January 2021 Lectio Divina and Oblate Reflections
Sources: Mark 1:7-11; Always We Begin Again: The Benedictine Way of Living by John McQuiston II (Preface-p. 14)
For our Lectio Divina practice, we read more deeply Mark 1:7-11, the baptism of Jesus.
Words and phrases that resonate with us, shared in our discussion:
It is with great humility that John proclaims there is one more powerful than I. In an area of rabid individualism, it is hard to turn things over, to admit that I am not the fount of all wisdom. Even if we feel called to speak truth to power, to share our faith or ideas that may differ from another, we must humble ourselves as John did. John admits he is not to untie the sandals of Jesus, and even stoops down to show his humility. Indeed, there is one more powerful than I.
Both John and Jesus show humility. By going down into the water, Jesus foreshadows going down into the tomb. It is a descent, a submission to the obedience of the will of God, and then a rising. Jesus chose to be baptized; he did not have to be, but he chose to be weak, to become humble. This is the beginning of his service. He has been chosen to be Messiah. Jesus did not shy away from this service.
As part of Jesus’ baptism—the heavens were torn apart. Jesus’ identity was affirmed by the father; this is how we get our identity too. The heavens are torn apart for us as well. We live our lives in the balance of humility and knowing that we are made in the image of God.
Always We Begin Again—A new year, a new book.
We begin 2021 by reading the introduction and first section of Always We Begin Again: The Benedictine Way of Living by John McQuiston II (Preface through page 14.) The Rule of St. Benedict provided guidelines for monastic living by giving order to the monk’s day with a balance of prayer and work. Although it may be impossible to follow the Rule strictly while maintaining a life in the world, it is the longing of the Benedictine oblate to have a “creatively balanced framework for life.”
The introduction of routine in one’s prayer life does not need to be lengthy and should never involve neglecting one’s vocation or family. We need to treat ourselves with loving kindness in developing a prayer practice routine; we can do what we can.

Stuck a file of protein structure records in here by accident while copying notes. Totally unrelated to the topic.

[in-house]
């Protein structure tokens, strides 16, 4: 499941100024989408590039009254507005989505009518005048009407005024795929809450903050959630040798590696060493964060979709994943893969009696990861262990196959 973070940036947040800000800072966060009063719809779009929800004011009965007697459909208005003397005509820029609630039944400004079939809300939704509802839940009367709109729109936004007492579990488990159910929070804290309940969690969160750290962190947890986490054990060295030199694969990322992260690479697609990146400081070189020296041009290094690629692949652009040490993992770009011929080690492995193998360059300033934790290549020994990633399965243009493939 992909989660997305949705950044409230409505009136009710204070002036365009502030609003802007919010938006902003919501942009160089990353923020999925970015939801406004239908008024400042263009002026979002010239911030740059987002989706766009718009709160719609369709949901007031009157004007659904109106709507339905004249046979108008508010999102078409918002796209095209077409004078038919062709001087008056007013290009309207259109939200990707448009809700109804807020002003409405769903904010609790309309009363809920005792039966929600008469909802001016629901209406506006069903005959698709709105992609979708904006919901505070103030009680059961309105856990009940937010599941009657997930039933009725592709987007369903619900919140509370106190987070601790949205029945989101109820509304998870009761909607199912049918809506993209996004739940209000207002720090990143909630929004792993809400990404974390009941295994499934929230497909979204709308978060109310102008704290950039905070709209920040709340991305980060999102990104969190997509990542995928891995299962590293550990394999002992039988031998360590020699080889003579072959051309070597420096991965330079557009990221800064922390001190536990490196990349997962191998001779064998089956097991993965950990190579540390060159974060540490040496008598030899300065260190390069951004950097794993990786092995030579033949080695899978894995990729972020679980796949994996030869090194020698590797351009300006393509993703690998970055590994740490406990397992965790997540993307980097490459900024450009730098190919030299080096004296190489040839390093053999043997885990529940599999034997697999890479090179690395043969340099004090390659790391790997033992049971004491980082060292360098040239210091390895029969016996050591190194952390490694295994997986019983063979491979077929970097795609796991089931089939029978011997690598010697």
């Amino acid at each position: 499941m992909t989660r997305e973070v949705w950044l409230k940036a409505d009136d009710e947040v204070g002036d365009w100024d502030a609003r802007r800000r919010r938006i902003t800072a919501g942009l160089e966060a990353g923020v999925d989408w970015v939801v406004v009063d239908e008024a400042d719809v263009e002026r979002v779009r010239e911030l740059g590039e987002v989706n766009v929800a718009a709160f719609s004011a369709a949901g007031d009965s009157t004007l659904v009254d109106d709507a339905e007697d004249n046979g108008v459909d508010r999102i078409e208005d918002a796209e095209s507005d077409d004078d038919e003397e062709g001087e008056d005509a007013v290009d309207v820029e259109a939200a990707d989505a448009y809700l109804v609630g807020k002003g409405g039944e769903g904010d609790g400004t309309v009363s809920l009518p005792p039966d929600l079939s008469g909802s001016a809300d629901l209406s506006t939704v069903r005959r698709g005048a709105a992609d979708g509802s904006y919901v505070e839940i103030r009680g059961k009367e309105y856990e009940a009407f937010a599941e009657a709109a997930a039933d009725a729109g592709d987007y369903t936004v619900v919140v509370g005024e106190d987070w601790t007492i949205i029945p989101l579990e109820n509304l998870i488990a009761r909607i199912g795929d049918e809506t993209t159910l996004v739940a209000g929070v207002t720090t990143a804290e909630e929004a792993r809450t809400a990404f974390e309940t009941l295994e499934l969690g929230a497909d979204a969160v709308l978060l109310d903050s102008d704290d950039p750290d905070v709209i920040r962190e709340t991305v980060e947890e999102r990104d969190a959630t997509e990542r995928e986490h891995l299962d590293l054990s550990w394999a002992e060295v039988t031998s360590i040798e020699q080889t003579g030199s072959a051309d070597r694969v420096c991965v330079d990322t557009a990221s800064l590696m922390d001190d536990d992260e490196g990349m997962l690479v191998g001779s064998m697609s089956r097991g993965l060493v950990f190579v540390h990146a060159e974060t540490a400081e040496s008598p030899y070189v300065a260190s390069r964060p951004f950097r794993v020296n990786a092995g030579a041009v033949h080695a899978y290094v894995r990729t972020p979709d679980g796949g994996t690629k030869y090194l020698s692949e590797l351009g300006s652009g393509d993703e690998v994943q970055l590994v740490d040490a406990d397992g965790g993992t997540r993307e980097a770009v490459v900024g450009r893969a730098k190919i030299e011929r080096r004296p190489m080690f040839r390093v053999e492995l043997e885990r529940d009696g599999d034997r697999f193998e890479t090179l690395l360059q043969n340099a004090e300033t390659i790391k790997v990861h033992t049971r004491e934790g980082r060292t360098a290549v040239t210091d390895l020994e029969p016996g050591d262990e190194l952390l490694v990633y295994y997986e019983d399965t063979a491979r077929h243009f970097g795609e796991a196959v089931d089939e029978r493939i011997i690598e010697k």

“The Rule also decrees that all duties be performed cheerfully.”Always We Begin Again, McQuiston
Joan Chittister, Benedictine sister and prolific author (Catching Fire: Being Transformed, Becoming Transforming) has asked her novices: Why do we pray? Her simple response is: Because the bell rings. The monks follow an established schedule—and it is also important for us to establish routine within our workday. We can be tempted to overschedule prayer and then feel guilty when we fall short, but guilt was not the intention of Benedict. The schedule should not bind but set us free. We can practice shorter prayers, a prayer of action, or a prayer of few words. Prayer does not have to be some weighty or mystical experience.
The Rule “is pragmatic and concrete—requiring tangible daily action and a continuing commitment to leading a balanced life. At the same time it is deeply idealistic—requiring persistent effort to transcend self-centered existence.”Always We Begin Again, McQuiston
Christianity is a way of “being in the world. It should be a way of life, a way followed by being a person of loving kindness, compassion, caring relationship with one’s neighbor. It should never be mere belief.”
Discipline is what we need, not guilt. Balance is our goal—to have structure, but not severity. We are invited to create a schedule based on the order of our own day as a guide. “Regula” in Latin means “guide,” not law. Our “regula” requires a gentle balance. It is with humility that we surrender to a schedule, rather than relying on our own self-discipline to find time to pray each day. We know all to well what happens—but thank God, we can always begin again.
You are invited to follow the Oblates of Christ the King Priory’s reading schedule for the first half of 2021. We will post reflections here each month.
-Jodi Blazek Gehr